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Management needs clear and accurate information in order to make appropriate operating decisions for the company. By itself, the fact that this reduction had to be stated by a percentage range, rather than a specific percentage, would indicate that accounting methods are not accurate enough to provide this critical information. Finally, this independent audit may serve to revitalize investor confidence in the company. Regardless of the struggles, if the information put forth in the market is believed to be accurate, investors may be more willing to take a chance in the company.

2. Costs
The cost(s) of the audit would be the financial investment of hiring, accountants to audit the books, as well as operational efficiency experts to audit the systems for operational issues. In the case of the operational efficiency experts, there may be an additional cost (temporary) associated with down time of equipment for examination, as well as the lost production time of personnel involved in the process. There also is the potential cost of additional loss of investor confidence as (if) results from these internal audits are made public. However, it is expected that this last “cost” would be temporary and impact could be minimized by appropriate management response regarding next steps.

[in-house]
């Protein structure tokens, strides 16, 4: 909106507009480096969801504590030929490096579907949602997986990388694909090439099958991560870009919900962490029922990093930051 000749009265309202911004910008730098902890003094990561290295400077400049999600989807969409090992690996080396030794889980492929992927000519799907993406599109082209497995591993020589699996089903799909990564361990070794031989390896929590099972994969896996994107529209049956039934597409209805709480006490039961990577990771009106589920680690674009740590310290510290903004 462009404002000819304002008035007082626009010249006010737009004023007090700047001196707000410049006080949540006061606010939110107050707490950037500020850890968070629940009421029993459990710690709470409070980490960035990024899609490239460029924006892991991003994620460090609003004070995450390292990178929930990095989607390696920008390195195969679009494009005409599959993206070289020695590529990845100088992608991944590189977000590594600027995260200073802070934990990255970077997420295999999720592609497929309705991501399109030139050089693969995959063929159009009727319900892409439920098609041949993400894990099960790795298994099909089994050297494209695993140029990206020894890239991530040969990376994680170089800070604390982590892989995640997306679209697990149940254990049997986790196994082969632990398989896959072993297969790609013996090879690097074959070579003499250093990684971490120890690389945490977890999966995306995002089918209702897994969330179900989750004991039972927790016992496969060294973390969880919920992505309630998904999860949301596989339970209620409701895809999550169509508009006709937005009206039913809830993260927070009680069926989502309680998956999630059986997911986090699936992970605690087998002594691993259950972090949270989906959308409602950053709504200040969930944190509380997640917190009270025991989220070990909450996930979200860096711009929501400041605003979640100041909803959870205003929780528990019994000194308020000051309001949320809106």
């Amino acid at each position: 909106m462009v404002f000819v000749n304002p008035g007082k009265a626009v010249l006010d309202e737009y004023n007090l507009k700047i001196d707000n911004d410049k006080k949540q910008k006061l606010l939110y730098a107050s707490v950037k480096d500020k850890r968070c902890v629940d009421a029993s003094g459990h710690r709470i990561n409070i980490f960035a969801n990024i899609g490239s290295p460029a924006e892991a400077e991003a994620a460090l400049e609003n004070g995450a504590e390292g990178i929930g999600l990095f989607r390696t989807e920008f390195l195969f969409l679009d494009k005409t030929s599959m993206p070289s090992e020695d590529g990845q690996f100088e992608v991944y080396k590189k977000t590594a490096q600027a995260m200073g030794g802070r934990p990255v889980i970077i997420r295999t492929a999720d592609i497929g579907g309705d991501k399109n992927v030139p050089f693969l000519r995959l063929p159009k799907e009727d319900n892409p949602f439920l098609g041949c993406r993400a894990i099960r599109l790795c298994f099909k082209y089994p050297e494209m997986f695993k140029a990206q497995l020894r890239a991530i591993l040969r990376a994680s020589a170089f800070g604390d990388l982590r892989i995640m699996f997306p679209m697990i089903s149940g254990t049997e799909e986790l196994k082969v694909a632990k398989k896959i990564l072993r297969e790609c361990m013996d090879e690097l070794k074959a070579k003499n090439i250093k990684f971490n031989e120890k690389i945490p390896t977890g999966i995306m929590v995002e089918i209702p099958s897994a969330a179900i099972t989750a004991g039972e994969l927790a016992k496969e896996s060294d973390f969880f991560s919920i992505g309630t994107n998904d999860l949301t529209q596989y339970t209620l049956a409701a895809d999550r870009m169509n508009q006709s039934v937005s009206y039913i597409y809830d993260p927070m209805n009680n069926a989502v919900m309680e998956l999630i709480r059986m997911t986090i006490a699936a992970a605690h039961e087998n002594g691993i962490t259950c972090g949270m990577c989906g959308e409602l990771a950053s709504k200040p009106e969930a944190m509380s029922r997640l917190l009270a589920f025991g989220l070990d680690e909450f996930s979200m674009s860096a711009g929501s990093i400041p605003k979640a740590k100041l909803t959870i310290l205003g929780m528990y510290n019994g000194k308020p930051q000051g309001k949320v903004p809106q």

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B. Strategic Alternative 2
Strategic Alternative 2 would be the development or enhancement of the marketing department

1. Benefits